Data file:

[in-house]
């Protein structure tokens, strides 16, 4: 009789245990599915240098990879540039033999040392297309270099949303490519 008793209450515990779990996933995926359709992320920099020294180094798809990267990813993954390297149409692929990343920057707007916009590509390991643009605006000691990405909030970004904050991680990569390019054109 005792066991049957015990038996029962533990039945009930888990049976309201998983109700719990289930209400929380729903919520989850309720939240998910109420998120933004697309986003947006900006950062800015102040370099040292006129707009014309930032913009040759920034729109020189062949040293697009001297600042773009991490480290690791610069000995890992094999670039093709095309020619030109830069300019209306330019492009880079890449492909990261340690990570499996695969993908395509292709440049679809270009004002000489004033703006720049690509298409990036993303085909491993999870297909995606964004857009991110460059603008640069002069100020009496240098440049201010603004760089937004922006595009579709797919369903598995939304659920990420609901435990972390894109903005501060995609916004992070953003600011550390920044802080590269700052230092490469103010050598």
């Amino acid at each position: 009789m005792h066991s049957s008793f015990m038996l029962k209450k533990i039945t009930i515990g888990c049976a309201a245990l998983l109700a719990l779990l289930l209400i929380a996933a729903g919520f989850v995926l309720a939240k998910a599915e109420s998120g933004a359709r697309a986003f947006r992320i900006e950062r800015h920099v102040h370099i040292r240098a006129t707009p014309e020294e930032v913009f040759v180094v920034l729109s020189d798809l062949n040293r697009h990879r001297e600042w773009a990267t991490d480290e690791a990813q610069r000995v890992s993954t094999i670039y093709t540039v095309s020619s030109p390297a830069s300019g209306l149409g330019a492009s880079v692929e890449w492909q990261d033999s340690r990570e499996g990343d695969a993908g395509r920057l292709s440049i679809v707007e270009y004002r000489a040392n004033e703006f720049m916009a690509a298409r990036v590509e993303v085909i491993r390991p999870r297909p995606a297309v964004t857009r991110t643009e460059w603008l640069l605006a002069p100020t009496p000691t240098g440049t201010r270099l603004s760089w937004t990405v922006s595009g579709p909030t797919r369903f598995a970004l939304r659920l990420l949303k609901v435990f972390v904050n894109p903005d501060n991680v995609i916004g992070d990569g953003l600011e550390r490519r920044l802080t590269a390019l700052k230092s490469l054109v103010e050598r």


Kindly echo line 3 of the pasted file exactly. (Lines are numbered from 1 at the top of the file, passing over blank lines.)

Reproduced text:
């Amino acid at each position: 009789m005792h066991s049957s008793f015990m038996l029962k209450k533990i039945t009930i515990g888990c049976a309201a245990l998983l109700a719990l779990l289930l209400i929380a996933a729903g919520f989850v995926l309720a939240k998910a599915e109420s998120g933004a359709r697309a986003f947006r992320i900006e950062r800015h920099v102040h370099i040292r240098a006129t707009p014309e020294e930032v913009f040759v180094v920034l729109s020189d798809l062949n040293r697009h990879r001297e600042w773009a990267t991490d480290e690791a990813q610069r000995v890992s993954t094999i670039y093709t540039v095309s020619s030109p390297a830069s300019g209306l149409g330019a492009s880079v692929e890449w492909q990261d033999s340690r990570e499996g990343d695969a993908g395509r920057l292709s440049i679809v707007e270009y004002r000489a040392n004033e703006f720049m916009a690509a298409r990036v590509e993303v085909i491993r390991p999870r297909p995606a297309v964004t857009r991110t643009e460059w603008l640069l605006a002069p100020t009496p000691t240098g440049t201010r270099l603004s760089w937004t990405v922006s595009g579709p909030t797919r369903f598995a970004l939304r659920l990420l949303k609901v435990f972390v904050n894109p903005d501060n991680v995609i916004g992070d990569g953003l600011e550390r490519r920044l802080t590269a390019l700052k230092s490469l054109v103010e050598r």